Eat your veggies

Vegetables may help arteries stay clear
Reuters UK (Mon Jun 19, 2006 1:26 PM BST)
By Amy Norton

NEW YORK (Reuters Health) – A healthy dose of vegetables every day may help keep the heart arteries clear, a study in mice suggests. Researchers found that lab mice given a diet full of broccoli, carrots, green beans, corn and peas developed far less artery narrowing than those reared on a veggie-free diet.

For humans, the findings offer more support for the advice health experts and mothers have long given: eat your vegetables.

From reading this & other articles about this study, I learned that the mice used in the study had been bred (including genetic alteration) to easily develop atherosclerosis. Which presents ethical issues for me. But the findings, nonetheless, are remarkable: at age 6 weeks, half the mice in the study were started on diets in which 30 percent of the calories came from freeze dried vegetables; the other mice ate no vegetables. Sixteen weeks later, the extend of atherosclerosis in the veggie-eaters was 38 percent less than in the veggie-free mice. The veggie-eaters also had lower cholesterol levels & lower incidence of a protein involved in inflammation. Veggies have vitamins & various plant compounds that have strong antioxidant & anti-inflammatory properties.

I still wonder what other foods were in the diets of the mice, both the veggie-eaters & the veggie-free. And also how much difference might have been made by different kinds of vegetables — those used were apparently selected because of their popularity in the American diet — & by vegetables that were produced organically instead of through conventional farming (with chemical fertilizers & pesticides, etc.). One must point out that the study was funded by General Mills (owners of Green Giant).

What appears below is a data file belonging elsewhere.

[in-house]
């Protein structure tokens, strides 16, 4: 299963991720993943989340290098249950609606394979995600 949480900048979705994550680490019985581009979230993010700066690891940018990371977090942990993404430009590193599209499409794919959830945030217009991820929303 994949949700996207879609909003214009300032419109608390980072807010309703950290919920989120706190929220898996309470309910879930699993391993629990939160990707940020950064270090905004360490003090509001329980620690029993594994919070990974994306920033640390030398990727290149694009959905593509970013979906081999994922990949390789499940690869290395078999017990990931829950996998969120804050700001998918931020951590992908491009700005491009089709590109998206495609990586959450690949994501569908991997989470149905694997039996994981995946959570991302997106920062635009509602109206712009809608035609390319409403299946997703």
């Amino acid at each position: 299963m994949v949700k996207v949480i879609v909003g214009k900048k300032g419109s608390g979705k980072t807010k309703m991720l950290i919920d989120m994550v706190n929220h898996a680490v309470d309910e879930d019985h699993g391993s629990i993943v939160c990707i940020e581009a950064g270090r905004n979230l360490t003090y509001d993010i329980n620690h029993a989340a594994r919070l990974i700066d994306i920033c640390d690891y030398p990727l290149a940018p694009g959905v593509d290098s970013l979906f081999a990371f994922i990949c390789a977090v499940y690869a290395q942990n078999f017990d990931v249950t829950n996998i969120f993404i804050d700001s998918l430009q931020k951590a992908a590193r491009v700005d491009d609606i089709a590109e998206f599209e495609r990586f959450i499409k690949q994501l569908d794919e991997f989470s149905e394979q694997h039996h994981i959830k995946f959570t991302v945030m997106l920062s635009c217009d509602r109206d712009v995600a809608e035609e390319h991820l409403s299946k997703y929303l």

But it’s pretty inescapable that, yep, vegetables are good for heart health. And good for the health of people who are diabetic or prediabetic, too, like me. When we hear “diabetes” we mostly think blood sugar, but atherosclerosis is in fact one of the biggest problems in diabetes, cause of many of its complications & symptomatic of poor blood glucose regulation… which in turn is usually, in Type 2 diabetics, the result of poor dietary habits. It isn’t just about not overeating carbohydrates, but also about eating foods that can help prevent & even reverse some of the problems that come from having eaten poorly in the past.

I feel even better, reading about this study, about how I’ve changed my dietary habits in the past few months. One of the biggest changes I’ve made is that I eat lots more vegetables than I used to — in fact, I eat non-starchy vegetables of some type at virtually every meal. I will be interested next time I get my triglycerides & blood cholesterol checked to see how much difference I’ve made.

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